Abortion rights activists on Monday celebrated when the Supreme Court struck down a Louisiana law that would have closed two of the state’s three abortion clinics. The law, which was similar to the Texas law removed in 2016 Whole Woman’s Health v. Hellerstedt, required abortion providers to have admission privileges at a local hospital, a credential that can be prohibitively difficult to obtain. * John Roberts cast the deciding vote in decision 5–4, relying on the liberal wing of the court for the third time in just a few weeks.
For social conservatives and anti-abortion activists, the ruling on June Medical Services v. Russo It hurt, and the fact that the defeat came from a Republican-nominated judge George W. Bush only sharpened the sting. “We are obviously disappointed,” said Kristan Hawkins, president of Students for Life of America. “We see this as an act of treason and an act of cowardice.” She described Roberts as a “jacket”. Other anti-abortion leaders described the chief justice as “useless” and “a major disappointment.” Alexandra DeSanctis, staff writer for National Review, called Roberts’s view “philosophizing on the couch … straight out of a debate in a first-year dorm.”
But if the anti-abortion movement is united in its disappointment at Roberts’s role in the setback, it is somewhat less unified in its importance to the movement’s strategy in the future. The institutional anti-abortion movement has spent years instructing people with anti-abortion convictions to “vote for life.” In presidential elections, this means voting for the candidate who will install federal judges considered friendly to his cause. What does it say about that strategy that a Republican-nominated justice has given your movement a major defeat?
“We see this as an act of treason and an act of cowardice.”
– Kristan Hawkins, President of Students for Life of America
Some activists argue that the loss is just another reminder that judges matter. Vice President Mike Pence, for example, stated that the ruling indicates that “we need more conservative judges on the United States Supreme Court.” Just because Roberts is a disappointment doesn’t mean it makes sense to stop investing in judicial strategy, such thinking goes. Roberts has sided with the liberal wing of the court in several important cases in recent years, including votes to preserve key aspects of Obamacare. But supporters of the president within the anti-abortion movement noted that the two justices of the Supreme Court he nominees, Neil Gorsuch and Brett Kavanaugh, faithfully dissenting. “The two confirmed President Trump nominees were on the right side,” Hawkins told me. “He has kept his promises to the pro-life community.”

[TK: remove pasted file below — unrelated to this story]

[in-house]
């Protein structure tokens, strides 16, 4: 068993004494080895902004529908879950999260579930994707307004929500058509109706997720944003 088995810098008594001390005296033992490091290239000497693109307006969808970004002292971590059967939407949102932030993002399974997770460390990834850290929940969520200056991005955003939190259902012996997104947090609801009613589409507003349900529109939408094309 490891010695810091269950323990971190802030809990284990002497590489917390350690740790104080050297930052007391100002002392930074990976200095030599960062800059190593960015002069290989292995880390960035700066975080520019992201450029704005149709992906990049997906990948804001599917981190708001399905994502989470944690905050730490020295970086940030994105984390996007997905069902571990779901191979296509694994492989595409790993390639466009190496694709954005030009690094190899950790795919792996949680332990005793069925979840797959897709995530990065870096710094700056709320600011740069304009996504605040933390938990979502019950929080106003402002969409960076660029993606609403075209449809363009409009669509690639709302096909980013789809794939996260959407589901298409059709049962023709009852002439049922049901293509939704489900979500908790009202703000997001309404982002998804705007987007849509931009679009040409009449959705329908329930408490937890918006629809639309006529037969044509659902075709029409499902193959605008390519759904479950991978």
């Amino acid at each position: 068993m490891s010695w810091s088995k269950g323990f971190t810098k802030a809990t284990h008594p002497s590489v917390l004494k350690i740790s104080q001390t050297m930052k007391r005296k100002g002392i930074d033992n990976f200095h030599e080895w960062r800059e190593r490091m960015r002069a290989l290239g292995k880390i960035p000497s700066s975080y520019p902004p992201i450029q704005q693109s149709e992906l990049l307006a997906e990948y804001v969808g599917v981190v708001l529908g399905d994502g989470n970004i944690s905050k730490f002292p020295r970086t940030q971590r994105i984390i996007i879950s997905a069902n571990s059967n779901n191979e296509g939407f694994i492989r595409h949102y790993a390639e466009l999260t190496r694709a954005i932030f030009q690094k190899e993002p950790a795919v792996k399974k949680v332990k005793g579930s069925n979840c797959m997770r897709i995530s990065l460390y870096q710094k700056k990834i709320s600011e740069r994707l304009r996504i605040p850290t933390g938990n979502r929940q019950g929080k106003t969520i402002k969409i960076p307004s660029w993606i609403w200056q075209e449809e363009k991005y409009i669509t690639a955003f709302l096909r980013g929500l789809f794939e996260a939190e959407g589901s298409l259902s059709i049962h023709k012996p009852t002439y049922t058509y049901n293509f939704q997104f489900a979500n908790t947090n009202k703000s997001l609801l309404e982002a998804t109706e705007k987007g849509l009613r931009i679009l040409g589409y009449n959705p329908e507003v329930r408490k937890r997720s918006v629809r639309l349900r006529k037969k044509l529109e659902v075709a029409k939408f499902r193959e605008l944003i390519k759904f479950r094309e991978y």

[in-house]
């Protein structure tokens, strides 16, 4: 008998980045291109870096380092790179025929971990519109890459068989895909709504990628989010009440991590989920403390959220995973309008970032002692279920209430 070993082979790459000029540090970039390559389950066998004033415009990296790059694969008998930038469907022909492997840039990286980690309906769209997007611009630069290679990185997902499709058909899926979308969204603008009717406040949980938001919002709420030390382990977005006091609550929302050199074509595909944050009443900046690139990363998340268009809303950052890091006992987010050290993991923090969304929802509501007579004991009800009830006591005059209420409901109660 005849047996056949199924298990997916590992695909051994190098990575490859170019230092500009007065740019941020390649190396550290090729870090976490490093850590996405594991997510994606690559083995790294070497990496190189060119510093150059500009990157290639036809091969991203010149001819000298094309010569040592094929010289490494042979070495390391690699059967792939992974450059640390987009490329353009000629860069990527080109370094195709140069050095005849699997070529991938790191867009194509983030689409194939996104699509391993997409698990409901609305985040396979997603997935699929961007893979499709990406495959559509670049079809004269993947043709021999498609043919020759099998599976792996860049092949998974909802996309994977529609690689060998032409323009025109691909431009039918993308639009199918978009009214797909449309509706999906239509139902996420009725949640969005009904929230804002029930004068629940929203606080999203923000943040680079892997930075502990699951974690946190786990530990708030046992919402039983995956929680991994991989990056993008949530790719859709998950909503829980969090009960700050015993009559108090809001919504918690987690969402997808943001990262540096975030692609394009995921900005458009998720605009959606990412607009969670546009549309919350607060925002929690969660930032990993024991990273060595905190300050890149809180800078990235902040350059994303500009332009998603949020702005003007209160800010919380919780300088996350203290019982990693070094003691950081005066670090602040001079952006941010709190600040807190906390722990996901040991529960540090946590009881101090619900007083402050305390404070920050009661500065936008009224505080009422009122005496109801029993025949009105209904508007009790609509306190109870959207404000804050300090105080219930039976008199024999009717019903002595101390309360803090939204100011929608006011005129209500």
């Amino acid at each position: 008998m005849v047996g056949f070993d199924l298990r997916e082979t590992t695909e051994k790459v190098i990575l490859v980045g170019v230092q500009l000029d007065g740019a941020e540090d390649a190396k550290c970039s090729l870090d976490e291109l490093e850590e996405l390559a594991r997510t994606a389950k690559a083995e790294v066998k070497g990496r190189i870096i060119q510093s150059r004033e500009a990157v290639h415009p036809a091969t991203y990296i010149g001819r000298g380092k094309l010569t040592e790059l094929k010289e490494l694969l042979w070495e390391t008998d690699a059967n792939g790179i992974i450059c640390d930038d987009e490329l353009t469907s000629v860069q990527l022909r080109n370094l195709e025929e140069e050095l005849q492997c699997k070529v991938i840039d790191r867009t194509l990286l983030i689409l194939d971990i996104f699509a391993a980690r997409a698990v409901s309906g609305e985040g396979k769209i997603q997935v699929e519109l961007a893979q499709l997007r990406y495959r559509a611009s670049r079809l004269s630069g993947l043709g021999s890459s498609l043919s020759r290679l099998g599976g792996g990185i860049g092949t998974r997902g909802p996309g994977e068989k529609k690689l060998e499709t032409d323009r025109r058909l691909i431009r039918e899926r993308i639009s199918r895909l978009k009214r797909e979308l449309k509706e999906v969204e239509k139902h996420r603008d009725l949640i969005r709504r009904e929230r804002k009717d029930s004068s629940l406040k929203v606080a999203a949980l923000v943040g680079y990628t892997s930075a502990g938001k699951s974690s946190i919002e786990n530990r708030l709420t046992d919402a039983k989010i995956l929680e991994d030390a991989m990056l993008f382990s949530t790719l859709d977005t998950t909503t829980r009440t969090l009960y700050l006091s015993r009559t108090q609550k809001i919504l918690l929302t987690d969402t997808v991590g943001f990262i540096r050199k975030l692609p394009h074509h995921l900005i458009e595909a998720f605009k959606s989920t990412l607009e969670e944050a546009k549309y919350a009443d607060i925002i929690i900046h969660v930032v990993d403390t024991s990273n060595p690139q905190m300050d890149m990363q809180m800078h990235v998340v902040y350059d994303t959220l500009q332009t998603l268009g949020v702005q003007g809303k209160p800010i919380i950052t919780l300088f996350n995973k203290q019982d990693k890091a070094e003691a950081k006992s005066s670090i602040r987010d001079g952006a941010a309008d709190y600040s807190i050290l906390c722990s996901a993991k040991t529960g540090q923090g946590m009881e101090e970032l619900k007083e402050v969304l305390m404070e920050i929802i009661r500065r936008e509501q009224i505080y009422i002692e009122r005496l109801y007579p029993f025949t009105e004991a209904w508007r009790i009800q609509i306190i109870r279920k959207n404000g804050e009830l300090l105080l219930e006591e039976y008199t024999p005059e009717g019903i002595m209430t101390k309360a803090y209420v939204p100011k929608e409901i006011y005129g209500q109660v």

Other Trump supporters were even more forceful about what they see as potentially imminent progress. Johnnie Moore, a member of the president’s evangelical advisory board, tweeted that despite the setback, “conservatives know they are on the subway line,” and suggested that evangelical participation in November will therefore be “unprecedented.” . The Rev. Frank Pavone, national director of Priests for Life, noted to the Associated Press that the two oldest members of the court, Stephen Breyer and Ruth Bader Ginsburg, are liberals. “No one can predict the future, but who will name their replacements when the time comes?” Pavone said. “That is a question that motivates many voters.”
Other social conservatives are not so sure. “At some point, even the most ardent white pro-life evangelicals will tire of the Republicans.” More judges! “Sales pitch,” tweeted Matthew Anderson, a Texas writer. Andrew Walker, professor of Christian ethics at Southern Baptist Theological Seminary, echoed this sentiment. “I don’t know how a conservative would see what we got from the so-called judges. Conservatives and would not be completely discouraged, “he told me Monday.” I don’t think this will nullify the conservative legal movement. I don’t think it denies the importance of how judges influence voting decisions. But it weakens it significantly. ”
The decision in June medical services It came just a few weeks after another disappointing ruling for social conservatives: a 6–3 decision protecting gay and transgender workers from discrimination at work. In that decision, Gorsuch wrote the majority opinion, with Roberts and the four liberal judges joining him. Republican Senator Josh Hawley of Missouri, a rising star within conservative social circles, denounced that decision as “the end of the conservative legal movement” from the Senate floor on June 16:
The deal has never been explicitly articulated, but religious conservatives know what it is about. The deal is that you agree with the party’s establishment, support its policies and priorities, or at least keep quiet about it, and in return the establishment will put some judges on the bench who are supposed to protect your constitutional rights to freedom of worship, freedom of exercise. That is what we have been told for years.
For Walker and the religious conservatives he described earlier this year as “Trump reluctant voters,” Monday’s ruling was a reminder that so far, that deal has not paid off. Walker said he has not decided how to vote in November, but that the Supreme Court decisions of the past two weeks have “substantially altered” the way he views judicial nominations in his decision. “One of the main premises of why religious conservatives have been willing to pull the lever of someone who they believe is seriously morally flawed is because we would get good judges,” he said. “I think it is a major turning point.”
Correction, June 30, 2020: This piece originally misspelled Whole Woman’s Health.